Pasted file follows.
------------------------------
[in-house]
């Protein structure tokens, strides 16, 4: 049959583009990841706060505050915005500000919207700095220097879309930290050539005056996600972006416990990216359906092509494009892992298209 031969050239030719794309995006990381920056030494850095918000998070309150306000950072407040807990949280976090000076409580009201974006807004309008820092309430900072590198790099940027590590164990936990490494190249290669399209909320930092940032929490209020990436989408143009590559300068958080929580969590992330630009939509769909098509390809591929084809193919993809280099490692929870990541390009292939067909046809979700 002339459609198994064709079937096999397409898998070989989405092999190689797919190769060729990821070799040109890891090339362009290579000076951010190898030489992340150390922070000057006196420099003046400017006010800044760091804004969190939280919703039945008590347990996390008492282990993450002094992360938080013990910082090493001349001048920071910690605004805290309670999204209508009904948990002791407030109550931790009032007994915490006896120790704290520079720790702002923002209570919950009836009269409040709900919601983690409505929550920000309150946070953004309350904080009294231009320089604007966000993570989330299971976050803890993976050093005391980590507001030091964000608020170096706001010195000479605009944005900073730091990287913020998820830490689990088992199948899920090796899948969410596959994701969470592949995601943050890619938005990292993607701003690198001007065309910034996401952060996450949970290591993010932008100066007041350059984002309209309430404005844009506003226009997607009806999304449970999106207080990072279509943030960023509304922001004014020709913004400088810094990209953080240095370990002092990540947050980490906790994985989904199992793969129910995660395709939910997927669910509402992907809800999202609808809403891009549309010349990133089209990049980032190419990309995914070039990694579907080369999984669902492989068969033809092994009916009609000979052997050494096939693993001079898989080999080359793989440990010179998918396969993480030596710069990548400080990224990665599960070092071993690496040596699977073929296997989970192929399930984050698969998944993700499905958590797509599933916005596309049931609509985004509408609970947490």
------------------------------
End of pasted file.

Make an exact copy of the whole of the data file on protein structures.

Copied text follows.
[in-house]
């Protein structure tokens, strides 16, 4: 049959583009990841706060505050915005500000919207700095220097879309930290050539005056996600972006416990990216359906092509494009892992298209 031969050239030719794309995006990381920056030494850095918000998070309150306000950072407040807990949280976090000076409580009201974006807004309008820092309430900072590198790099940027590590164990936990490494190249290669399209909320930092940032929490209020990436989408143009590559300068958080929580969590992330630009939509769909098509390809591929084809193919993809280099490692929870990541390009292939067909046809979700 002339459609198994064709079937096999397409898998070989989405092999190689797919190769060729990821070799040109890891090339362009290579000076951010190898030489992340150390922070000057006196420099003046400017006010800044760091804004969190939280919703039945008590347990996390008492282990993450002094992360938080013990910082090493001349001048920071910690605004805290309670999204209508009904948990002791407030109550931790009032007994915490006896120790704290520079720790702002923002209570919950009836009269409040709900919601983690409505929550920000309150946070953004309350904080009294231009320089604007966000993570989330299971976050803890993976050093005391980590507001030091964000608020170096706001010195000479605009944005900073730091990287913020998820830490689990088992199948899920090796899948969410596959994701969470592949995601943050890619938005990292993607701003690198001007065309910034996401952060996450949970290591993010932008100066007041350059984002309209309430404005844009506003226009997607009806999304449970999106207080990072279509943030960023509304922001004014020709913004400088810094990209953080240095370990002092990540947050980490906790994985989904199992793969129910995660395709939910997927669910509402992907809800999202609808809403891009549309010349990133089209990049980032190419990309995914070039990694579907080369999984669902492989068969033809092994009916009609000979052997050494096939693993001079898989080999080359793989440990010179998918396969993480030596710069990548400080990224990665599960070092071993690496040596699977073929296997989970192929399930984050698969998944993700499905958590797509599933916005596309049931609509985004509408609970947490």